Brook divides up the four hundred years of the Yuan and Ming into what he terms “The Nine Sloughs,” nine weather-related calamities that lasted from a few months to several years. These periods of trouble provide the backdrop, and sometimes explanation, for certain historical events throughout both dynasties. Variations in seasonal weather could be read as indicative of a ruler’s poor conduct, which could undermine the reign of an emperor. More concretely, it often had devastating effects on the population at large. Small crop yields could starve large portions of the population, and temperature extremes could be equally lethal; such massive fatality rates often play a crucial role in destabilizing the government in power. Brook also shows how human actions exacerbated an already unpredictable natural environment. For example, the deforestation of north China, especially during the Ming, led to an increase in dust storms and extinction of certain animal species in China. The revelation that human actions even in the pre-modern era could have such disastrous ecological effects again gives contemporary relevance to many of the problems faced by emperors and their government hundreds of years ago.

A New Approach

In taking climate as the overarching theme of this history, Brook clearly aims to reevaluate conventional approaches to the Yuan and Ming. These dynasties are not traditionally assessed as a unit unless it is to emphasize the contrast between the Mongol-ruled Yuan and the restoration of “true” Chinese rule in the Ming. By taking a broader view, Brook is able to both highlight how the Ming built upon certain systems instituted by the Yuan (such as the practice of employing non-Chinese bureaucrats in administrative posts, and institutions such as the Hui hui [Muslim] Bureau of Astronomy), and how they differed in certain administrative and economic approaches.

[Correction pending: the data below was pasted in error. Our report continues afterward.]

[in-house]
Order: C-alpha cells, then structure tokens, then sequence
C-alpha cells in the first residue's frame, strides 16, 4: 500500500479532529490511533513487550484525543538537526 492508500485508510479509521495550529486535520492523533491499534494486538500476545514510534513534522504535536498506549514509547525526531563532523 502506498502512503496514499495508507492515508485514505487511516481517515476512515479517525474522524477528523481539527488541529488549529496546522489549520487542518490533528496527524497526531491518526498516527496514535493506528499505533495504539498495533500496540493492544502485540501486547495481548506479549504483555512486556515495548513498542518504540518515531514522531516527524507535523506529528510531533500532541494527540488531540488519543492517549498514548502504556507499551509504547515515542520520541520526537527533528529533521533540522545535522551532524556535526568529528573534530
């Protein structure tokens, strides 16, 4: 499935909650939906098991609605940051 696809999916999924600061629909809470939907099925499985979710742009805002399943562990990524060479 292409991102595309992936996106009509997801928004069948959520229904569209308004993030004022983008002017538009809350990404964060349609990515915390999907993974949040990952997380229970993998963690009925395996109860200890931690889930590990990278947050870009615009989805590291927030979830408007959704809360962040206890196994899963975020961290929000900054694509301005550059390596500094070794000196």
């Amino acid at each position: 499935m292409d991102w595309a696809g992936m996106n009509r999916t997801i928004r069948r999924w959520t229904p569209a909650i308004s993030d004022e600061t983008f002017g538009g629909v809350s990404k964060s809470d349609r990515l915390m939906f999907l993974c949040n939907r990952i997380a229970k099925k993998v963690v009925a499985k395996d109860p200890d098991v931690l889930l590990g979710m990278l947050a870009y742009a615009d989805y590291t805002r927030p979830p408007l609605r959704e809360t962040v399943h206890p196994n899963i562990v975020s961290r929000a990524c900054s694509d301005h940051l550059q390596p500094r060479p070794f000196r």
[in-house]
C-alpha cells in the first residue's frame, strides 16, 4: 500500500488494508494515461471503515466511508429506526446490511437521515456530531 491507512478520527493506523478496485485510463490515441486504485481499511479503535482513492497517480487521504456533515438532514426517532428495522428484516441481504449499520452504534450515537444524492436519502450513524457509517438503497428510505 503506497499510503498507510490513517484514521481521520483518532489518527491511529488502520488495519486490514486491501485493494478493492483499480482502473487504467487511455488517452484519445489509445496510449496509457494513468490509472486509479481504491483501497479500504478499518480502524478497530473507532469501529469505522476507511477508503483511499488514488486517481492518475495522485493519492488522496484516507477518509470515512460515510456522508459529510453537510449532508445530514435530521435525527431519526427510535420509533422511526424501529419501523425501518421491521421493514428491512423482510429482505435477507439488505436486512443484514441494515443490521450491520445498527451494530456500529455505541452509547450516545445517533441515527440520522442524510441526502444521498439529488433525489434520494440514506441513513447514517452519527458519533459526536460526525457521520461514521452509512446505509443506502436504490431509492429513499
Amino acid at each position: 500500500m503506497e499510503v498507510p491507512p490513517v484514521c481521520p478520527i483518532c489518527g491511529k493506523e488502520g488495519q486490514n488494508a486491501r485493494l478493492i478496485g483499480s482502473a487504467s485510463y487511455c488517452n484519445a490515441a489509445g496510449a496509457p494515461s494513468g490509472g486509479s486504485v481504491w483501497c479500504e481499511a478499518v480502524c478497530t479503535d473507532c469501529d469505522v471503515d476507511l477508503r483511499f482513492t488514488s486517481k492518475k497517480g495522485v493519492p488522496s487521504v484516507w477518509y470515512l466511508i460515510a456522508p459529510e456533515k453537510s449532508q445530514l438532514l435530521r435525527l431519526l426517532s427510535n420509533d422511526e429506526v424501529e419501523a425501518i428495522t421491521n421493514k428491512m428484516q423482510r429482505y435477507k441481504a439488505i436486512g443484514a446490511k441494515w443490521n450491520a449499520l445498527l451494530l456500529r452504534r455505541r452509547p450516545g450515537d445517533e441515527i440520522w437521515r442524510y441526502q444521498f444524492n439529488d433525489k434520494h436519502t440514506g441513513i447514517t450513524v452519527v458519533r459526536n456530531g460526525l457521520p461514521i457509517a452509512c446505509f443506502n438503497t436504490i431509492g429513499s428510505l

Along with providing a general history of the various emperors of both dynasties, Brook also paints a meticulous picture of the changing economic, cultural, religious, and social conditions of the 13th through 17th centuries. In order to do this, the author has consulted a wide variety of primary-source documents that give the reader a notion of both official and private experiences in various domains. In addition to official histories and gazetteers, Brook consults less conventional sources such as “commonplace books” (miscellanies compiled by individuals), census data, and even tombstones. In doing so, the narrative moves from events that took place at the imperial court to the mundane happenings of common men and women. For instance, the tombstone in question was found by Brook at an antiques store in Toronto and provides a jumping off point for a case study of a particular family, which in turn allows him to introduce the importance of kinship matrixes and gender during the Ming. By weaving such narratives into the broader history, Brook animates what might otherwise be a dry explanation of social, economic, and political systems.

China and the Modern World

In keeping with the overall theme of a broad historical view, throughout the book the reader is reminded of China’s place in the larger narrative of world history. The Yuan and Ming coincide with the Renaissance and Baroque periods in Western Europe, and the implicit question in The Troubled Empire is whether China, especially during the Ming, could be considered to be part of the larger early modern world.